controlling one or more optical properties of the graphene layer; coupling an input light into, the resonant cavity; and
detecting a characteristic in response to the input light.
15. The method of claim 14, wherein controlling the one or more optical properties of the graphene layer includes one or more of the group consisting of positioning the graphene layer to achieve a predetermined level of coupling, electrically gating the graphene layer to modulate a transmission and refractive index of the graphene layer, electrically biasing the graphene layer to enhance a photocurrent therein, or varying the intensity of the input light to saturate the graphene layer and create a bistability.
16. The method of claim 14, wherein detecting the characteristic includes processing an output light from the resonant cavity.
17. The method of claim 16, further comprising modulating transmission of the graphene layer, wherein processing the output light from the resonant cavity includes processing transmitted or reflected light and detecting a modulation of transmission intensity of the graphene layer.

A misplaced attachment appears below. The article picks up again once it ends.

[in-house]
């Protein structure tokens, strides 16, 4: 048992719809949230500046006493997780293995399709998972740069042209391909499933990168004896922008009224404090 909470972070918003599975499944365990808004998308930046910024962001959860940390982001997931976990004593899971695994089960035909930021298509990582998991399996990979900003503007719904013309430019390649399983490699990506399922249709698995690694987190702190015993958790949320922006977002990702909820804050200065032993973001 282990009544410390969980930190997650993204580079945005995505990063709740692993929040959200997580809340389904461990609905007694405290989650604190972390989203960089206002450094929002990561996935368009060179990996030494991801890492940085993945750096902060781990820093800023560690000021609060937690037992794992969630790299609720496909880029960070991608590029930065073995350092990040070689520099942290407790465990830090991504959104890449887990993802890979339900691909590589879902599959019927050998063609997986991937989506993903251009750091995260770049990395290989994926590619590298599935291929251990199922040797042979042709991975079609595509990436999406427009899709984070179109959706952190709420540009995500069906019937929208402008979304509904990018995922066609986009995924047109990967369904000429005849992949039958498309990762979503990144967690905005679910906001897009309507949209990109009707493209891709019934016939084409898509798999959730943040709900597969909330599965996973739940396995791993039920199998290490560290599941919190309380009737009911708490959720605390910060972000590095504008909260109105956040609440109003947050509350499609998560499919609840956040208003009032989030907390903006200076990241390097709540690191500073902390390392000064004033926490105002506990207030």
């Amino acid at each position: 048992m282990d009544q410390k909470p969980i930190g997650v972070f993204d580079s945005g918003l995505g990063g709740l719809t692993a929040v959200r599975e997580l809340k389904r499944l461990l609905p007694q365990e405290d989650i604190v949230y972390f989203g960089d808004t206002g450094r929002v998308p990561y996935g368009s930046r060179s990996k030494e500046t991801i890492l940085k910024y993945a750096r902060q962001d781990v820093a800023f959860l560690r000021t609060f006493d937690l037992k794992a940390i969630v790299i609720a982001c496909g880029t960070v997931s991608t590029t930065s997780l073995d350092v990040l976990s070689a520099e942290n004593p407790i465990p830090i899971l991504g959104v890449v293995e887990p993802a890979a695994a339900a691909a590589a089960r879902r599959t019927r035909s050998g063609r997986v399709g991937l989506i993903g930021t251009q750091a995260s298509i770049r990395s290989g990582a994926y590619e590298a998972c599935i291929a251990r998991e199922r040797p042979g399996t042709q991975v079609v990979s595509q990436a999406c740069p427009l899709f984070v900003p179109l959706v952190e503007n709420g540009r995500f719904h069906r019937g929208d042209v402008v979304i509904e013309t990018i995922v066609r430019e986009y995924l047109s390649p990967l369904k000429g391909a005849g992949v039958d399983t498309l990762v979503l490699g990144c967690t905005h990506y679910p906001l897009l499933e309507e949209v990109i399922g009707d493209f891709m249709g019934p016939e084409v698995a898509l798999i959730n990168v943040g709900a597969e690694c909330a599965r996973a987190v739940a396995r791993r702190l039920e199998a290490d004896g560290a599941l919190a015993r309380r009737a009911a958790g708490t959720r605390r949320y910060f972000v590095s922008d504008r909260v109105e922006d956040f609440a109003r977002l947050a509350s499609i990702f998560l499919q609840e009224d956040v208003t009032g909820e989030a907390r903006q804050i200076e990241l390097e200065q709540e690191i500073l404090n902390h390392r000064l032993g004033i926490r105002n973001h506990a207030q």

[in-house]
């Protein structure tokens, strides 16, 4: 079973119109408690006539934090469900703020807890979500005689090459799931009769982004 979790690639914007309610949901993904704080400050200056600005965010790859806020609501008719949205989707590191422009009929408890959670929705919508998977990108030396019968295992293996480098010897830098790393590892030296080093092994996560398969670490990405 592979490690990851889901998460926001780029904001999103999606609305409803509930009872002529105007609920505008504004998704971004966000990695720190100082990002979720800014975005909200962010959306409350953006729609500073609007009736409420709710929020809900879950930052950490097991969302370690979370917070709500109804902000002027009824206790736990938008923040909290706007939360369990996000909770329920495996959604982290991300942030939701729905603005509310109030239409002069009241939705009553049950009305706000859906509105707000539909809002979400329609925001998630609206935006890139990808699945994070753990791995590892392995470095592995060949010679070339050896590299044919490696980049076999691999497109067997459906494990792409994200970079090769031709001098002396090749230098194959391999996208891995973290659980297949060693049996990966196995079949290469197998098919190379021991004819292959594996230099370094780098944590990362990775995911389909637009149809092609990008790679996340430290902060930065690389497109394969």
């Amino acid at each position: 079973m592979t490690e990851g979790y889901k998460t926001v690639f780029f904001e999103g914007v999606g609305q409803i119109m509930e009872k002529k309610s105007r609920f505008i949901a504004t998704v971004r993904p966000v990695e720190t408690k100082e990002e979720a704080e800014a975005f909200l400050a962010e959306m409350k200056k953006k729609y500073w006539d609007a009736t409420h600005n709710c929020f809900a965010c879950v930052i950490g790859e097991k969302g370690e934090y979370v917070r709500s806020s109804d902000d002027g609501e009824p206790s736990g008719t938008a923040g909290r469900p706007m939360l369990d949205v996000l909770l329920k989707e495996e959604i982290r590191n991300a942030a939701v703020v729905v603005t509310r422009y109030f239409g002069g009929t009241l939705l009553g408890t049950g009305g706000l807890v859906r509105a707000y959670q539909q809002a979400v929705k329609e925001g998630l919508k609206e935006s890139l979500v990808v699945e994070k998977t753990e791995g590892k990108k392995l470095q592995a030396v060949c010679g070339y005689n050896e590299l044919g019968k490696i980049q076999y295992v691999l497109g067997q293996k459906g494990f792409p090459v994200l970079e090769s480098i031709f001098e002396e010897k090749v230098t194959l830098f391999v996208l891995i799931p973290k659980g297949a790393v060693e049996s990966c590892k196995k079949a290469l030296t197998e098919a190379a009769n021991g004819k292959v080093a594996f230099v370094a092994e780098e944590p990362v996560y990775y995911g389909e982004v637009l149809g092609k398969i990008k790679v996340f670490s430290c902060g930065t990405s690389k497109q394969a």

18. The method of claim 16, further comprising varying the intensity of the input light to saturate the graphene layer and create a bistability, wherein processing the output light from the resonant cavity further includes detecting a state of the graphene layer corresponding to the bistability.
19. The method of claim 18, further comprising operating the graphene layer as one or more of a bistable switch, an optical memory, or an optical logic gate.
20. The method of claim 15, wherein detecting the characteristic in response to the input light includes processing an output current from the graphene layer corresponding to the input light coupled into the resonant cavity.